This Feasibility Report was prepared as a final response to the study authorization contained in the Senate Committee on Environment and Public Works Resolution adopted on June 5, 1997. The report presents the results of studies investigating the need to deepen and widen the Sabine-Neches Waterway (SNWW) along the border of Texas and Louisiana. In response to the study authority, the reconnaissance phase of the study was initiated in September 1998. The reconnaissance investigations resulted in a finding that there was an interest in continuing the study into the feasibility phase. The Jefferson County Navigation District, as the non-Federal sponsor (Sponsor), and the U.S. Army Corps of Engineers (USACE) initiated the feasibility phase of the study on March 6, 2000. The feasibility phase study cost was shared equally between the USACE and the Sponsor. In 2002, the Jefferson County Navigation District was renamed the Jefferson County Waterway and Navigation District (JCWND), and in 2007 the JCWND was renamed the Sabine Neches Navigation District (SNND); the latter designation is used throughout the remainder of this document.
This syllabus is intended to inform the reader of the major factors that were considered in the investigation and influenced the decisions documented in the Final Feasibility Report (FFR) and Final Environmental Impact Statement (FEIS).
MAJOR CONCLUSIONS AND FINDINGS
The water resources problems to be solved with this study are the navigational and safety issues that have developed on the SNWW because of the growth in the area. The investigation of the problems and opportunities in the study area led to the establishment of the following planning objectives:
• Improve the navigational efficiency along the SNWW waterway; and
• Maintain the ecological value of coastal and estuarine resources within the project area.
Over 120 alternatives at nine different depths (43, 45, 46, 47, 48, 49, 50, 53, and 55 feet) in combination with several different width scenarios were evaluated in order to address the planning objectives and the problems and opportunities identified by the Sponsor and the public.
Identification of the National Economic Development Plan
The Federal objective in water resources planning is to contribute to the National Economic Development (NED) consistent with protecting the nation’s environment, pursuant to national environmental statutes, applicable executive orders, and other planning requirements. Through thorough investigation and analysis, deepening the SNWW to 49 feet (with selective widening) is the best plan to meet the NED objective. However, the Sponsor has indicated that the 48-foot plan is preferred because the cost of the NED and deeper plans would make the project unaffordable. The 48-foot plan is the Locally Preferred Plan (LPP) and is the Recommended Plan.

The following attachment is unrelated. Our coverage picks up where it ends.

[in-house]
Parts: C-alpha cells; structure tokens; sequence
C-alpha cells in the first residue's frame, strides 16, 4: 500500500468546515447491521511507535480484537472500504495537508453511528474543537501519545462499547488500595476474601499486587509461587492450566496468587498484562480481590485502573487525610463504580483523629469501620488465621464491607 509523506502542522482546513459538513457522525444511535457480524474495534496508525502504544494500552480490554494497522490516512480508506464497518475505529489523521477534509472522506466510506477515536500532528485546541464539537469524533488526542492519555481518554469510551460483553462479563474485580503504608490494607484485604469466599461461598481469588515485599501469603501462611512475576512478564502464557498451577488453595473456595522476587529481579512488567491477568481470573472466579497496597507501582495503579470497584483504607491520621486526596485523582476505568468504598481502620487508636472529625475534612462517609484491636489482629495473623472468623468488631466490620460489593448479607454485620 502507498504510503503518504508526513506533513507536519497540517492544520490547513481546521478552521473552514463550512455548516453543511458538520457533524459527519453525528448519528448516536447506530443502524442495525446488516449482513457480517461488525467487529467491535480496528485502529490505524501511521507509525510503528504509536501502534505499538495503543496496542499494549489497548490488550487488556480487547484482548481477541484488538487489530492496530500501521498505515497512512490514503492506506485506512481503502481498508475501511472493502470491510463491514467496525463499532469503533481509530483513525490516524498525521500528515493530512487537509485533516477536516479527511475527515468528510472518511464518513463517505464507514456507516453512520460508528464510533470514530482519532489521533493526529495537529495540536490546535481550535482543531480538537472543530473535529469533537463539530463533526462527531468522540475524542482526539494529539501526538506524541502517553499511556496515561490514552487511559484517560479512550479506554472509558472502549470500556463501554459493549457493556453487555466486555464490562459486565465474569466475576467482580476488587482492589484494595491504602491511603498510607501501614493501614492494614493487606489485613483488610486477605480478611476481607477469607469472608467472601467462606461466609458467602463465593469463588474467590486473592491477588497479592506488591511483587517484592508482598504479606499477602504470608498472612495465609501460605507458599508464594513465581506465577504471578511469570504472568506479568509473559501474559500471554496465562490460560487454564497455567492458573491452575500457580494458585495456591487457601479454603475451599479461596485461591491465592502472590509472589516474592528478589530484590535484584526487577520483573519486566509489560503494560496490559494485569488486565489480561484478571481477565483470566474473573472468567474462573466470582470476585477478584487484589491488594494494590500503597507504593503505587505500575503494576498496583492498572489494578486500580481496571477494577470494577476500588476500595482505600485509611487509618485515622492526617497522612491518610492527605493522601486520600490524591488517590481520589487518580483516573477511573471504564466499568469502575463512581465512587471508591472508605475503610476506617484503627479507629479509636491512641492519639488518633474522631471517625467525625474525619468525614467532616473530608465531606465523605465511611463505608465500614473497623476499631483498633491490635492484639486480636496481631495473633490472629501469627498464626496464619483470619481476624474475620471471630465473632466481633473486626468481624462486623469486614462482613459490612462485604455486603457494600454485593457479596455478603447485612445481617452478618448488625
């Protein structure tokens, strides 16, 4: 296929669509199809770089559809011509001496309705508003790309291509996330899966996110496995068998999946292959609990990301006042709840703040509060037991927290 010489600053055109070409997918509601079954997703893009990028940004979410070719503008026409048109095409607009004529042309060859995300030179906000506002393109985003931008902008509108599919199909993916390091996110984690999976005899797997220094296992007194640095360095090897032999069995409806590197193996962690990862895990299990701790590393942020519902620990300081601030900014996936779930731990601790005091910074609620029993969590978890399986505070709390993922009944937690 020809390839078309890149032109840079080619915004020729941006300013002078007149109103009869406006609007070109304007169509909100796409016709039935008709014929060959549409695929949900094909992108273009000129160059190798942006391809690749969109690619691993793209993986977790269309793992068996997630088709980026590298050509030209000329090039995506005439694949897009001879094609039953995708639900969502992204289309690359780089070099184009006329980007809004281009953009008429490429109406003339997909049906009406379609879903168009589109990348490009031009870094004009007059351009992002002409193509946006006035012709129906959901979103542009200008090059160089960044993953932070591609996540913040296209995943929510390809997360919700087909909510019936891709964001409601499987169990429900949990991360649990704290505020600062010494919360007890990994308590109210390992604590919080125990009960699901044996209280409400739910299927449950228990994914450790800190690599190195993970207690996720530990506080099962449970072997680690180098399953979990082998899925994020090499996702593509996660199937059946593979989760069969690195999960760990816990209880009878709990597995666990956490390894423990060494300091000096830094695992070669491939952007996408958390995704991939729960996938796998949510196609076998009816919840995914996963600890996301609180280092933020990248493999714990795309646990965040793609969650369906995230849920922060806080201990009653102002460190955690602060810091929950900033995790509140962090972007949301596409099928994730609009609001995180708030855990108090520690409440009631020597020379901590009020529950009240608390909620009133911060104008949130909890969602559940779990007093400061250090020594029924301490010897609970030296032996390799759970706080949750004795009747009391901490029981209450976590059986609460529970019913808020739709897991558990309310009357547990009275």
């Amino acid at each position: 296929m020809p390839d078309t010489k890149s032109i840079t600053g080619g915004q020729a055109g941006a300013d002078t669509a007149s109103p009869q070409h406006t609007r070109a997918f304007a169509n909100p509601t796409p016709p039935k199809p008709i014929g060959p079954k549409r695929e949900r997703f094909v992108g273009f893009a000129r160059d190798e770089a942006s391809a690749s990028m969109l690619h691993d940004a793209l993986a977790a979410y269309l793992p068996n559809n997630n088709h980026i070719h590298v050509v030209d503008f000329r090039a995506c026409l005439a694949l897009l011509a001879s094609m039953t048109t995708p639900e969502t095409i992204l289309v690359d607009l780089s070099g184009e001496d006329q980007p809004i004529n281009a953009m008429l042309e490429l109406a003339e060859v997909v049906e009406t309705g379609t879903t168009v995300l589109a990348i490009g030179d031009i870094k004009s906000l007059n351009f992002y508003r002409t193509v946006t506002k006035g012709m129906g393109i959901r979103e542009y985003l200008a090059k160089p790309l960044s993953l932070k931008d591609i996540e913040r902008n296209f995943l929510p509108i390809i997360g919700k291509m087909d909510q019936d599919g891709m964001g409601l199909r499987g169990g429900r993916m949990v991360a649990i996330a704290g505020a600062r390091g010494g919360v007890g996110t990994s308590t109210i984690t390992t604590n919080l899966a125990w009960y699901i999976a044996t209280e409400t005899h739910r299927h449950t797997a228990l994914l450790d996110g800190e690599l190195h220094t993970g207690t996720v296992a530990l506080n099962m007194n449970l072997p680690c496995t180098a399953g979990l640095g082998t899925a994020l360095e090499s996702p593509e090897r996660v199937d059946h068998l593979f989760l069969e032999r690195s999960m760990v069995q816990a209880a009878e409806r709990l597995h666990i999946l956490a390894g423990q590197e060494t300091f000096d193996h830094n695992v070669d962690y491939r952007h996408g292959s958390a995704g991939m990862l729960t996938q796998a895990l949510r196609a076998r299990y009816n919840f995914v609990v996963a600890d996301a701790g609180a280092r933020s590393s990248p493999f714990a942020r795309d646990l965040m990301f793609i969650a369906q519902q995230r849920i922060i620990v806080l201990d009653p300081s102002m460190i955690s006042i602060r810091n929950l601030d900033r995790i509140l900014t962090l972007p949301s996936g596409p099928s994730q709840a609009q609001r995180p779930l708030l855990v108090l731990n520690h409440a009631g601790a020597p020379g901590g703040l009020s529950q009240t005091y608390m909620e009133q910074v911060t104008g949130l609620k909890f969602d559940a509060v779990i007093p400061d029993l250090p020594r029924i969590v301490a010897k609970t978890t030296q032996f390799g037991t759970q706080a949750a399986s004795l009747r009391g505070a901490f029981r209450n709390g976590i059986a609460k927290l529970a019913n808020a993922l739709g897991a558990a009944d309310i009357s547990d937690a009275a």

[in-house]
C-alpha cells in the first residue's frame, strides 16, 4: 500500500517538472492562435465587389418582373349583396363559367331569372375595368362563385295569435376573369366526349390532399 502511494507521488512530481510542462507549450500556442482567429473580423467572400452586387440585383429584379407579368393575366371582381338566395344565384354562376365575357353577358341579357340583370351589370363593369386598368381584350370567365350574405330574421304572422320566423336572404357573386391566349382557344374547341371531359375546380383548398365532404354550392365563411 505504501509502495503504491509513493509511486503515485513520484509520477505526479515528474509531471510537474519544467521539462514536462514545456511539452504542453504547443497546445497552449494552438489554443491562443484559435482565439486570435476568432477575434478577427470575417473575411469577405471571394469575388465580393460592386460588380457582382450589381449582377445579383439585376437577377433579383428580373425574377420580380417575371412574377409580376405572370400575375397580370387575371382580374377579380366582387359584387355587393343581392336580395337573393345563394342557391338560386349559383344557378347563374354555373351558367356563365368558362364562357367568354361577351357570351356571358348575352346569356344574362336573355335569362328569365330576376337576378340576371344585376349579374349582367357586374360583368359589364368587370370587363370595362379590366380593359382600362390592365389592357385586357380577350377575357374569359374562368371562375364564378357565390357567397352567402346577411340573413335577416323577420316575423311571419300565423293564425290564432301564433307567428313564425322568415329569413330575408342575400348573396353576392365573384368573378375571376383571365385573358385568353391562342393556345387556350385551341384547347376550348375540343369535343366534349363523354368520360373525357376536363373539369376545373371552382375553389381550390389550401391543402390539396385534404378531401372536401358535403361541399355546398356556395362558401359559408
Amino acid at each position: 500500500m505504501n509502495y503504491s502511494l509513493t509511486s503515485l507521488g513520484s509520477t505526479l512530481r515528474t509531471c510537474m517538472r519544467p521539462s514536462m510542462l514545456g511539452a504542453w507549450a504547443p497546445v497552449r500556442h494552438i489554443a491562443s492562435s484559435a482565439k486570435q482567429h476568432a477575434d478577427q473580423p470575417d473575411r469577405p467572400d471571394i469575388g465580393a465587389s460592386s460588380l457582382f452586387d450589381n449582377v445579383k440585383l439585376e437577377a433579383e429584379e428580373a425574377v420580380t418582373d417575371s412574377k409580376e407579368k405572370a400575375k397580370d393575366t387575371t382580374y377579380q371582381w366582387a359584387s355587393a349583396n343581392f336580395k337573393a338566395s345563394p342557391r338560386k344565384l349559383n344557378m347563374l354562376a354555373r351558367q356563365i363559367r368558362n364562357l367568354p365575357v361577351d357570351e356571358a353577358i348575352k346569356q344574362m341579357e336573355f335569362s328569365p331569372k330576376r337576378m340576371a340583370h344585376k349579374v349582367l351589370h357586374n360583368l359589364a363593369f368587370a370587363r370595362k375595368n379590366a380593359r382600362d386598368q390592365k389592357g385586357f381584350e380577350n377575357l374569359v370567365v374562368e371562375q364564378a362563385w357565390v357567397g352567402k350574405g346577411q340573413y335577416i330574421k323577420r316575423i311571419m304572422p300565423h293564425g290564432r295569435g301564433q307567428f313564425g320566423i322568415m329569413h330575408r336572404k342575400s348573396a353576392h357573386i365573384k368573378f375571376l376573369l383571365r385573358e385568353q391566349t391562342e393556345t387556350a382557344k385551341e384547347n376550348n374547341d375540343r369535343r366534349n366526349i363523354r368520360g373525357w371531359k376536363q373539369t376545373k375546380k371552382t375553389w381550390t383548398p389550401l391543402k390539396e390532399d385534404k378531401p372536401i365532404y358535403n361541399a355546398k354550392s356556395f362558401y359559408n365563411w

Recommended Plan and Locally Preferred Plan
The alternative plan selected for recommendation is the 48-foot plan that is also the LPP. The Recommended Plan calls for the following modifications to the existing SNWW:
• Deepening the SNWW from 40 to 48 feet and offshore channel from 42 to 50 feet in depth from offshore to the Port of Beaumont Turning Basin;
• Extending the 50-foot-deep offshore channel by 13.2 miles, increasing the total length of the channel from 64 to 77 miles;
• Decreasing the width of the Sabine Bank Channel from 800 to 700 feet;
• Tapering and marking the Sabine Bank Channel from 800 feet wide (Station 23+300) to 700 feet
wide (Station 25+800 through the end of the channel);
• Deepening and widening of Taylor Bayou channels and turning basins;
• Easing selected bends on the Sabine-Neches Canal and Neches River Channel; and
• Constructing new and enlarging/deepening existing turning and anchorage basins on the Neches River Channel.
Features of the Recommended Plan
The Recommended Plan consists of navigation channel improvements (see following table), marsh mitigation, and a 50-year Dredged Material Management Plan (DMMP) with beneficial use (BU) areas, upland placement areas (PAs), and Ocean
Dredged Material Disposal Sites (ODMDS).
Sixteen existing and two expanded upland PAs are proposed for use with the Recommended Plan. Offshore placement consists of four existing and four new ODMDSs. As part of the DMMP, dredged material would be used beneficially to restore degraded marsh areas on the Neches River and nourish the Gulf shoreline along the Texas and Louisiana coasts.